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Biden speaking during UAW rally

United Auto Workers President Shawn Fain, left, listens as President Joe Biden speaks to striking UAW members outside a General Motors facility on Sept. 26, 2023, in Van Buren Township, Mich.

Evan Vucci

The Rundown: Biden’s visit to Illinois

Good afternoon! Lightscape returns to The Chicago Botanic Garden this weekend — and light shows at Lincoln Park Zoo and Morton Arboretum are coming soon — for those looking to get into the holiday spirit early this year. Here’s what else you need to know today.

1. President Joe Biden will be in Illinois tomorrow to highlight a big contract win for the United Auto Workers

The deal, reached with automaker Stellantis after a weekslong strike, is expected to include the reopening of a Belvidere plant that has been closed since February.

Biden will use the event to spotlight his support for organized labor ahead of his reelection campaign, my colleague Lynn Sweet writes for the Chicago Sun-Times.

The president will visit Chicago later Thursday for a campaign fundraiser. [Chicago Sun-Times]

Biden may also be hoping for an endorsement from the UAW, which gained national headlines this year when it took on the auto industry.

As Politico reports: “Biden showed historic support for the UAW and its demands during the union’s six-week strike, which ended last week pending ratification of the contract offers by autoworkers. Still, the UAW has yet to endorse Biden, making it something of an outlier among the biggest labor unions.” [Politico]

2. What to know about the ‘school choice’ scholarship program now up for renewal in Springfield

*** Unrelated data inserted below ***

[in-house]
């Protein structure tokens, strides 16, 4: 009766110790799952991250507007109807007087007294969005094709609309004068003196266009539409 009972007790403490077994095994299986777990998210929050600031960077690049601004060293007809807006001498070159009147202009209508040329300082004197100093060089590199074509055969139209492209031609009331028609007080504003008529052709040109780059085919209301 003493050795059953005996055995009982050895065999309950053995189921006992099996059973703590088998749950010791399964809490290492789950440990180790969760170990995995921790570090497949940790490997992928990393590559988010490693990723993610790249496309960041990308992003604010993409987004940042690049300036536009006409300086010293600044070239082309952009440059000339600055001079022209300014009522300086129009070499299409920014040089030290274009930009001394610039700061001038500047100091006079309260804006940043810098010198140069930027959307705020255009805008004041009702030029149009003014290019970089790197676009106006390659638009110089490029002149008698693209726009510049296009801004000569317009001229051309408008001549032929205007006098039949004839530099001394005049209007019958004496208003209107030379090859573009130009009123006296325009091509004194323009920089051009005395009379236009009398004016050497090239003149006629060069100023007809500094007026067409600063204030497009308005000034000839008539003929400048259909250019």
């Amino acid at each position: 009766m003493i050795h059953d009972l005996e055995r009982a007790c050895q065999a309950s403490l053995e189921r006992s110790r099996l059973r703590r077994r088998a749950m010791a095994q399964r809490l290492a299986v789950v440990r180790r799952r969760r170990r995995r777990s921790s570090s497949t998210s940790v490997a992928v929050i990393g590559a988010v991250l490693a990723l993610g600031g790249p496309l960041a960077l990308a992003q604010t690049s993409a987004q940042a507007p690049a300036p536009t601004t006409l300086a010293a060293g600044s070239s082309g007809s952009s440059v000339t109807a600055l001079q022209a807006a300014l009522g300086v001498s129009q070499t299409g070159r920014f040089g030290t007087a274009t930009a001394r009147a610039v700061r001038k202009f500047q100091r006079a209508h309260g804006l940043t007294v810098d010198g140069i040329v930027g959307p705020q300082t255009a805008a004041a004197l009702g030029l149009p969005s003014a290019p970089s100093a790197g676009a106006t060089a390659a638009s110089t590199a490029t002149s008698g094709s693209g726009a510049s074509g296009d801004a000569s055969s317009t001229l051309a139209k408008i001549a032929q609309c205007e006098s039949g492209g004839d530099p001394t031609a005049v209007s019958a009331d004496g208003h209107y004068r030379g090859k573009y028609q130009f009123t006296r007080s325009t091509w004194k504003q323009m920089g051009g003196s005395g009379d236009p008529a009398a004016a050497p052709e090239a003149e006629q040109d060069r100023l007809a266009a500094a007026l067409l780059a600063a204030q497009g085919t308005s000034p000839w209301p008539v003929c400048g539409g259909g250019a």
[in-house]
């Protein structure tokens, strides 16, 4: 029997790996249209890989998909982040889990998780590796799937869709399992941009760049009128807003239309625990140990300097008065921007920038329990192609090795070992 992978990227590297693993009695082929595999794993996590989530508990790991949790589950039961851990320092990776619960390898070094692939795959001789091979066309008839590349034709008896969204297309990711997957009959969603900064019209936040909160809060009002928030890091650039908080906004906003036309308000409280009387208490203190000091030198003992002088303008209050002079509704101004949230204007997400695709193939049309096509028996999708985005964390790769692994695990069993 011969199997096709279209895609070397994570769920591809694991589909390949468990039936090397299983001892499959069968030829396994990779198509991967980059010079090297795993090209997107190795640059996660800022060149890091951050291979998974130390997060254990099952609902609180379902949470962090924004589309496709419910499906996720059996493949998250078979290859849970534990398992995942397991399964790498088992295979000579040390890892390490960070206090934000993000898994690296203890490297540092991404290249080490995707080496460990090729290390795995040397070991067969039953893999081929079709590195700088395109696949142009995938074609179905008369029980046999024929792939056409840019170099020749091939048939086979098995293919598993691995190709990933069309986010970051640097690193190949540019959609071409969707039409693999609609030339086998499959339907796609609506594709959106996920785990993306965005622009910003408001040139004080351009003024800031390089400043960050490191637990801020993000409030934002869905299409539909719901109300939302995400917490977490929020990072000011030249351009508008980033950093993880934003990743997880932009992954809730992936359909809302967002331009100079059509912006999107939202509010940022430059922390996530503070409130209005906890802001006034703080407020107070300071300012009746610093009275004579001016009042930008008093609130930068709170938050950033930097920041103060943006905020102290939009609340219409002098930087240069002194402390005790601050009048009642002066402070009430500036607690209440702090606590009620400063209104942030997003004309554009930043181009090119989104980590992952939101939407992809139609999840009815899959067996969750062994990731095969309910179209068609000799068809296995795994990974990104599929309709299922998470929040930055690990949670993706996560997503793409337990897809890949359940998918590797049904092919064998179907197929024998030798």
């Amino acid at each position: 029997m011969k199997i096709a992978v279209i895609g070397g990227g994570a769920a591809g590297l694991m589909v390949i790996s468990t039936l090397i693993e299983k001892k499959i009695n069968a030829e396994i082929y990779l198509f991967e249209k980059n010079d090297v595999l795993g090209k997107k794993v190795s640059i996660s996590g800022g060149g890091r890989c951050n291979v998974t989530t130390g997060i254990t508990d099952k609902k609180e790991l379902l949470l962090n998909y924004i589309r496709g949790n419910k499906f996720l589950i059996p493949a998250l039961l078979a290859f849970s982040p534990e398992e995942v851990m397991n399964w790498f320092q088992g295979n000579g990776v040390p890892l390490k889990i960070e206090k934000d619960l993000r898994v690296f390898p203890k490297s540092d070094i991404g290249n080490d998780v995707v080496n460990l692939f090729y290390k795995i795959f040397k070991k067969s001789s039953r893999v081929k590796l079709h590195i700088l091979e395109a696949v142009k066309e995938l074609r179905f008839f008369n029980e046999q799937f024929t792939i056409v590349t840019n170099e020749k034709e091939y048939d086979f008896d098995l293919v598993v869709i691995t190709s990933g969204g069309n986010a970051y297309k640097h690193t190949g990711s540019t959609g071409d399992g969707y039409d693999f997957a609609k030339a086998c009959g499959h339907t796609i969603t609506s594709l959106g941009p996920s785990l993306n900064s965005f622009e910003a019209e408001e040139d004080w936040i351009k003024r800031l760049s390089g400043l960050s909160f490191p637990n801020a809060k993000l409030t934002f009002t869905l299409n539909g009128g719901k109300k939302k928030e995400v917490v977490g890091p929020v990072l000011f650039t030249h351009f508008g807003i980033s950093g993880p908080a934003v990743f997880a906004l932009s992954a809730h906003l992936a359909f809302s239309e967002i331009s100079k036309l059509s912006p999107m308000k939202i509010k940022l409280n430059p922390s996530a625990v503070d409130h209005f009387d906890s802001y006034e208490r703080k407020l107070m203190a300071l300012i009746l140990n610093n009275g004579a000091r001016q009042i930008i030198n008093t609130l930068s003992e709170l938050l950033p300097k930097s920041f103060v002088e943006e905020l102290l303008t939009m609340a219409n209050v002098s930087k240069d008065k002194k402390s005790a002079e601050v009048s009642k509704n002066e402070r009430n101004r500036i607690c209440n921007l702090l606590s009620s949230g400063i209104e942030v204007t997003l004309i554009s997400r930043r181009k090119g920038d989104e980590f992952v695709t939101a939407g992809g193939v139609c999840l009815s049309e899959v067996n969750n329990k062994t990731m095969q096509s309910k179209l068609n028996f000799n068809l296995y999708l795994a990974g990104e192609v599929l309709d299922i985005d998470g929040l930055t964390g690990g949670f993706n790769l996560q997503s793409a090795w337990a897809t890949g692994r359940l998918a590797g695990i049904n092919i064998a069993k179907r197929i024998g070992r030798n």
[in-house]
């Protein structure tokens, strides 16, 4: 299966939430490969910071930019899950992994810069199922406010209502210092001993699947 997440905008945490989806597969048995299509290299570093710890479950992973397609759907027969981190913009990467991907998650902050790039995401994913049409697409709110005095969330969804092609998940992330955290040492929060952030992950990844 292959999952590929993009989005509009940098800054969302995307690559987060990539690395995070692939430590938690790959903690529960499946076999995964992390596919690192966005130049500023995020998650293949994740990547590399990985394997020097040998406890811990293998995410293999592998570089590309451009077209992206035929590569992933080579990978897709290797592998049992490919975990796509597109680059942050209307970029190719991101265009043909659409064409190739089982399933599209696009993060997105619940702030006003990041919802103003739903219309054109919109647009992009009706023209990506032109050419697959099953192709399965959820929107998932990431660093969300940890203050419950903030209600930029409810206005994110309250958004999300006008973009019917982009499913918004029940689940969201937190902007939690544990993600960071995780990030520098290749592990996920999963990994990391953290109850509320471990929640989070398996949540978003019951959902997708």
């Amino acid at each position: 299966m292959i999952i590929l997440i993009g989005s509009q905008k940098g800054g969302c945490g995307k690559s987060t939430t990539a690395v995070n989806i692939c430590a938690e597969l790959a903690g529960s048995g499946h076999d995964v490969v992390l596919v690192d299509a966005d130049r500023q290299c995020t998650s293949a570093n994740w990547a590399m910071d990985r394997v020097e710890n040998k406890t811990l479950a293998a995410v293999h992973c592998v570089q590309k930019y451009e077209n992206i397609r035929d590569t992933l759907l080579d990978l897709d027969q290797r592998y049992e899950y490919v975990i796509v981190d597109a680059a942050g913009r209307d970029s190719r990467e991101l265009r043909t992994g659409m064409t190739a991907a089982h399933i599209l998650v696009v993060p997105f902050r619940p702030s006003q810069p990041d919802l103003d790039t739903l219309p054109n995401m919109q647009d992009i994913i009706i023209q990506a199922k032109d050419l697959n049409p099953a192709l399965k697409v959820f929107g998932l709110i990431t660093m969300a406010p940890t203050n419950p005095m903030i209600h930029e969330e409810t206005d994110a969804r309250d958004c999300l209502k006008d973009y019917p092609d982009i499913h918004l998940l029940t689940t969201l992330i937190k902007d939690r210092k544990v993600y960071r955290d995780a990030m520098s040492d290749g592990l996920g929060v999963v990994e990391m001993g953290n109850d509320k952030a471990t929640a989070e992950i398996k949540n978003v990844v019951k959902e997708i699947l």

The $75 million Invest in Kids private school scholarship program allows taxpayers to earn income tax credit by donating to scholarship funds that send lower-income students to private schools.

Students from families making no more than 300% of the federal poverty level can apply.

The 5-year-old program is set to sunset at the end of this year. Supporters say it helps lower-income families send kids to private school, while opponents call it a back-door voucher program funded by taxpayers. [WBEZ]

Meanwhile, Chicago could switch to an elected school board by next year if a proposal passes in the Legislature. [Chicago Sun-Times]

3. Here are Chicago’s newest Michelin star restaurants

The stars are the highest accolade in the culinary industry and honor eateries that consistently offer exceptional dining.

Smyth in the West Loop received a third Michelin star, which is considered the highest honor in the industry.

Atelier in Lincoln Square and Indienne in River North each received one Michelin star, while Logan Square’s Daisies was awarded a green star for sustainability.

Individual staff members at other restaurants got special awards based on cocktails, service and more. [Chicago Sun-Times]

Chicago now has 21 Michelin-starred restaurants, including Alinea, the city’s only three-star restaurants. [Chicago Tribune]